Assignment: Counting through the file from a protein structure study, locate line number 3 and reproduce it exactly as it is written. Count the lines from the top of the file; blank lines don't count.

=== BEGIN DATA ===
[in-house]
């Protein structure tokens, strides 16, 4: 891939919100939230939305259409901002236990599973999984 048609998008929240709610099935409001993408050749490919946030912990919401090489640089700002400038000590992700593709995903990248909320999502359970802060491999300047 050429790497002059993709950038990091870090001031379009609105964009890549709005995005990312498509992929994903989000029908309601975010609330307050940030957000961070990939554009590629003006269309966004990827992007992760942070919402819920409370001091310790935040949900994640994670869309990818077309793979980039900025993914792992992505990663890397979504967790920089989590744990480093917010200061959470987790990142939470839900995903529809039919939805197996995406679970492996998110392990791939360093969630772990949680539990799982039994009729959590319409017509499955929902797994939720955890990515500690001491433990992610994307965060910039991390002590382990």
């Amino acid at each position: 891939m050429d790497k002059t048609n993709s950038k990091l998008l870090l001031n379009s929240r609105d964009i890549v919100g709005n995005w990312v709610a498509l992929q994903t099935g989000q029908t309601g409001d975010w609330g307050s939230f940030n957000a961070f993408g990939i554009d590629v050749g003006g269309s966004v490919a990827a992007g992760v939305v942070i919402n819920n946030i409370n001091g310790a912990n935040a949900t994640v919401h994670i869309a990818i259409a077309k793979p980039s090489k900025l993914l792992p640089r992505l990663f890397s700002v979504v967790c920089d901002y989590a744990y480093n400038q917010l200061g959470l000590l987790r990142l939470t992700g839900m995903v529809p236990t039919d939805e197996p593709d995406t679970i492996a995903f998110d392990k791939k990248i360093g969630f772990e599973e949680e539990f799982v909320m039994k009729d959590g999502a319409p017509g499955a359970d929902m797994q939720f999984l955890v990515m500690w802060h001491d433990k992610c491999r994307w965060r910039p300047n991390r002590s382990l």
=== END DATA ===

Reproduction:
């Amino acid at each position: 891939m050429d790497k002059t048609n993709s950038k990091l998008l870090l001031n379009s929240r609105d964009i890549v919100g709005n995005w990312v709610a498509l992929q994903t099935g989000q029908t309601g409001d975010w609330g307050s939230f940030n957000a961070f993408g990939i554009d590629v050749g003006g269309s966004v490919a990827a992007g992760v939305v942070i919402n819920n946030i409370n001091g310790a912990n935040a949900t994640v919401h994670i869309a990818i259409a077309k793979p980039s090489k900025l993914l792992p640089r992505l990663f890397s700002v979504v967790c920089d901002y989590a744990y480093n400038q917010l200061g959470l000590l987790r990142l939470t992700g839900m995903v529809p236990t039919d939805e197996p593709d995406t679970i492996a995903f998110d392990k791939k990248i360093g969630f772990e599973e949680e539990f799982v909320m039994k009729d959590g999502a319409p017509g499955a359970d929902m797994q939720f999984l955890v990515m500690w802060h001491d433990k992610c491999r994307w965060r910039p300047n991390r002590s382990l």